6. There are two parts: I. The Lamentations of Jeremiah and the people on account of the destruction of the city and the captivity of the people (Lamentations 1-4). II. A Prayer of the Church (Lamentations 5). A Synoptic Table of the book, and its Interpreters, ancient, Reformed, Lutheran, Roman Catholic, Hebrew.
But, because in Lamentations not art, but feeling, holds the first place, even this order of sayings is hardly able to be required. For sorrow and anguish confound all things: and they are rolled up or down, as the soul is beside itself and in an uproar, and hold nothing certain and temperate, as our Venerable Bullinger says. Yet, because the book contains, first, lamentations (Lamentations 1-4), and second, a humble supplication (Lamentations 5), it will be allowed to make use of a twofold division.
I. The Lamentations of Jeremiah and the people on account of the destruction of the city and the captivity of the people, Chapters 1-4. See:
1. A lamentation accommodated to the first captivity of the Jews, wherein Jeconiah was taken away with his chief men, in which lamentation partly the Prophet, both in exclamation most bitterly deplores the horrible calamities of the people and the grief of Zion (verses 1-7), and in response enumerates the causes of the calamity (verses 8, 9); partly Zion herself, with the Prophet interjecting occasionally, mourns her calamities, confesses sin, and justifies God as just (verses 10-19), testifies to her contrition and confidence, and prays that God would at some point take vengeance on her enemies (verses 20-22): chapter 1.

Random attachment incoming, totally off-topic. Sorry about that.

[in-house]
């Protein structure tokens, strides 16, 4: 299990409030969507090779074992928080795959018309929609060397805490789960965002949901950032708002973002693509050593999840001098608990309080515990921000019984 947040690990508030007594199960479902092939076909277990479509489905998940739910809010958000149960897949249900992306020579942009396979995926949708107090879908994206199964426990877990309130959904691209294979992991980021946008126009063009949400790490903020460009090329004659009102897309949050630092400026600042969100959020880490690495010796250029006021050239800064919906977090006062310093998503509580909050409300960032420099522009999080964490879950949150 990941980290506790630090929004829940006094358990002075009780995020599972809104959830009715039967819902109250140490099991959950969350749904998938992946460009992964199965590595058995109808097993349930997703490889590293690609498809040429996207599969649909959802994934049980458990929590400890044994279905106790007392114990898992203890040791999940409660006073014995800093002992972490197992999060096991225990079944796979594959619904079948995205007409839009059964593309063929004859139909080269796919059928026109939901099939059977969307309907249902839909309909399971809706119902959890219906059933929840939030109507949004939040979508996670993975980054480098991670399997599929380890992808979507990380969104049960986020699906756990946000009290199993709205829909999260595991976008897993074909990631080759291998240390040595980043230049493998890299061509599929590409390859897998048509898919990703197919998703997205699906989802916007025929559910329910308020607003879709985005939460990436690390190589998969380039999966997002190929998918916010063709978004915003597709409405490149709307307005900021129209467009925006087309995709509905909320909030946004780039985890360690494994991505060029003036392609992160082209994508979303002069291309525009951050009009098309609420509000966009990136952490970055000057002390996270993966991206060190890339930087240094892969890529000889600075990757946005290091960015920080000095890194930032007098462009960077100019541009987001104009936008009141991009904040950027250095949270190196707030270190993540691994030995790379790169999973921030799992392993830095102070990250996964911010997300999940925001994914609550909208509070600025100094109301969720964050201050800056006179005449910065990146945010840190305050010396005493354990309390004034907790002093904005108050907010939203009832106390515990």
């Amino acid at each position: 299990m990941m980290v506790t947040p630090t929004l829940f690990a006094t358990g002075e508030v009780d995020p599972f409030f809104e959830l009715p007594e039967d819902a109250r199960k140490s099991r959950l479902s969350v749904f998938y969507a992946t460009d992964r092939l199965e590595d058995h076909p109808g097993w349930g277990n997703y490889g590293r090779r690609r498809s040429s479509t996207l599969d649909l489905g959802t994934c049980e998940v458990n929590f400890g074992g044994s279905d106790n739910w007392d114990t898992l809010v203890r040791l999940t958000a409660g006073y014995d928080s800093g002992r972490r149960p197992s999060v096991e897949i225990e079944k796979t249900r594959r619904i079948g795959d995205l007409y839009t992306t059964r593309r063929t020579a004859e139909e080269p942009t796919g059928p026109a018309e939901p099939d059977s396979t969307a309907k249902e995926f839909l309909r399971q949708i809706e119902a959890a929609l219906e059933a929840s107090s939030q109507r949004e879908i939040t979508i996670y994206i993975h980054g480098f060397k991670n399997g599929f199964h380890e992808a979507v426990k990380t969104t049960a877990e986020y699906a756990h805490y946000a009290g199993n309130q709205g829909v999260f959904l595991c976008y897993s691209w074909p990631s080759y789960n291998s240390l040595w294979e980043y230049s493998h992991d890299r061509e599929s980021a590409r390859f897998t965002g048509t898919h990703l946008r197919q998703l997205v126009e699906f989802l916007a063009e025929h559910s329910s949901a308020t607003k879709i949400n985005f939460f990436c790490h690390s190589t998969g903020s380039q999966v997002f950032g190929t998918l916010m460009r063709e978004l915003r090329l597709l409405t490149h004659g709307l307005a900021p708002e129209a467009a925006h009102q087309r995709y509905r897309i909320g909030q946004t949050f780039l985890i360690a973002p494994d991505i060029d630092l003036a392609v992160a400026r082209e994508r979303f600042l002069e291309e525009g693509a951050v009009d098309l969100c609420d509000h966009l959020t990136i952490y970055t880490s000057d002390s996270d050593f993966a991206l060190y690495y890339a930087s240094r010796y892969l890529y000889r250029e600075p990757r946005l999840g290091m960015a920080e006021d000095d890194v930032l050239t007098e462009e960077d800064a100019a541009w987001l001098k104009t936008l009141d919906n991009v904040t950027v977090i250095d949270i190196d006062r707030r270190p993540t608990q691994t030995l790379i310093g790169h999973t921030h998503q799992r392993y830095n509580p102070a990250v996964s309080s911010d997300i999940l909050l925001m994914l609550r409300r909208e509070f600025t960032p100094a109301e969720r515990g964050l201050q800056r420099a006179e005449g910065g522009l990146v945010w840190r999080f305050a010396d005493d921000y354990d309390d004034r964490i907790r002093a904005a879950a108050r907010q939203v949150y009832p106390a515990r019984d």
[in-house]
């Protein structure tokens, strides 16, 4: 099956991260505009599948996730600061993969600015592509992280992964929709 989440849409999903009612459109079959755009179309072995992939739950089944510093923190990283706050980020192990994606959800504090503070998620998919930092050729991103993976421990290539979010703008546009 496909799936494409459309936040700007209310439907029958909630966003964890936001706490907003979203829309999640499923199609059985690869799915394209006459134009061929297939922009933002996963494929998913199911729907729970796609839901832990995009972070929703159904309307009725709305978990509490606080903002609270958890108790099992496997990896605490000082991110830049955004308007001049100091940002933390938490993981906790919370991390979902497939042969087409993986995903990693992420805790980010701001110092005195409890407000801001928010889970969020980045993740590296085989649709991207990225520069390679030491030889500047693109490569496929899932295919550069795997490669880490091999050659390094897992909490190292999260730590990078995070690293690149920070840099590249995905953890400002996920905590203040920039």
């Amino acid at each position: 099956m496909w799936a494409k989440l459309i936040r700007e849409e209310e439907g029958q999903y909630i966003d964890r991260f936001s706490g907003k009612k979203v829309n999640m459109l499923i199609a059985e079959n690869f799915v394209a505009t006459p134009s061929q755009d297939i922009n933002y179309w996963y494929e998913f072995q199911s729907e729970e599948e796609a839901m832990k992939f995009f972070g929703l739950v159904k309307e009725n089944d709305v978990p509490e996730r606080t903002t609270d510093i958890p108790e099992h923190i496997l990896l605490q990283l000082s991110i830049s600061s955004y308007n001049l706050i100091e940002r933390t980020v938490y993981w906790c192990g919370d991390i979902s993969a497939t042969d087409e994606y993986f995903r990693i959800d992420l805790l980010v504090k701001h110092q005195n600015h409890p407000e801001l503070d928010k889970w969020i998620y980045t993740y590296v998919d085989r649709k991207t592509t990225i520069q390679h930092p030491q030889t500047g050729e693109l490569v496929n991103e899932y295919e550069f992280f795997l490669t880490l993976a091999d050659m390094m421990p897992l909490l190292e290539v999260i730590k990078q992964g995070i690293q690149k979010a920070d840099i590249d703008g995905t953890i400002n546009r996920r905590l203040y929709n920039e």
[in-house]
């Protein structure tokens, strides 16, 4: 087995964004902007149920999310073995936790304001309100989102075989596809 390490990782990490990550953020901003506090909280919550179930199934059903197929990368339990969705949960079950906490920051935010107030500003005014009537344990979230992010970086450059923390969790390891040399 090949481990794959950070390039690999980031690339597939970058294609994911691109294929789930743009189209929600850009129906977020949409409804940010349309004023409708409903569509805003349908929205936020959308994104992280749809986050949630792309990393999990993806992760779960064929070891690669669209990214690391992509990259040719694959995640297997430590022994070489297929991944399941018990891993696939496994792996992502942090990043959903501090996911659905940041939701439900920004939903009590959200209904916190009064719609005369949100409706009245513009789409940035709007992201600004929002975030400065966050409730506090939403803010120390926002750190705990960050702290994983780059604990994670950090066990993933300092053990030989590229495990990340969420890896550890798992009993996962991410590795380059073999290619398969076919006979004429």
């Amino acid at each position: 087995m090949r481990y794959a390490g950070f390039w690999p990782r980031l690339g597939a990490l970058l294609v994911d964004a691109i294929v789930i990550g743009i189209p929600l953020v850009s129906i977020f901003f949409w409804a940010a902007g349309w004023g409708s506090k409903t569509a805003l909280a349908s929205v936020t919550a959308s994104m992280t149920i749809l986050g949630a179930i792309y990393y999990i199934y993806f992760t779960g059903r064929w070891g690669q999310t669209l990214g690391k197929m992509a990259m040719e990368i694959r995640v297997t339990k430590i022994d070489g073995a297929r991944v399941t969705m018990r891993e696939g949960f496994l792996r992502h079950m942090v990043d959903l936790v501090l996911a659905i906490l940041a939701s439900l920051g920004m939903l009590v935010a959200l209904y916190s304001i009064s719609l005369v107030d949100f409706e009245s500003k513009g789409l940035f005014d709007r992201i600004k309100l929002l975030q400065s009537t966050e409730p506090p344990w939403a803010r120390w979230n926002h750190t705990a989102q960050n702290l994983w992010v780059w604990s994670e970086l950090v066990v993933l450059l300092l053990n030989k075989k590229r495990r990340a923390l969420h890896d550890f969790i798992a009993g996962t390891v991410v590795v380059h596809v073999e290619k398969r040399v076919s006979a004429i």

2. A lamentation on account of the destruction of Jerusalem, the burning of the Temple, and the taking away of the Kingdom of the Davidic house, in which again the Prophet, both in exclamation magnifies the evils (verses 1-13), and in response cast the causes of evils back upon the Priests (verses 14-17), and urges weeping upon Zion (verses 18, 19); partly Zion humbly implores the mercy of God (verses 20-22): chapter 2.
3. A lamentation of Jeremiah, in which he, most grievously complaining of his and the Church’s miseries (verses 1-17), sighs unto God (verses 18-20), and, consoling himself and those like unto him (verses 21-39), exhorts each to examine his ways, and to call upon the name of the Lord (verses 40, 41); then, prescribing the form of this invocation (verses 42-47), he reviews the injuries that have been endured from his compatriots and the help of God against them (verses 48-66): chapter 3.
4. A lamentation of the same argument, in which the Prophet, deploring the evils of the Church and people, demonstrates their cause in the judgment of God against the Jews, being provoked on account of their impiety, contumacy, and vanity (verses 1-20); and, mocking the joy of the Edomites, threatens them with the cup of divine wrath, but foretells liberation for the people (verses 20, 21): chapter 4.
II. A Prayer of the Church, in which, with the cause of the calamities set forth (verses 1-18), she humbly prays to God for the conversion of her own and a restoration to wholeness (verses 19-22), Chapter 5.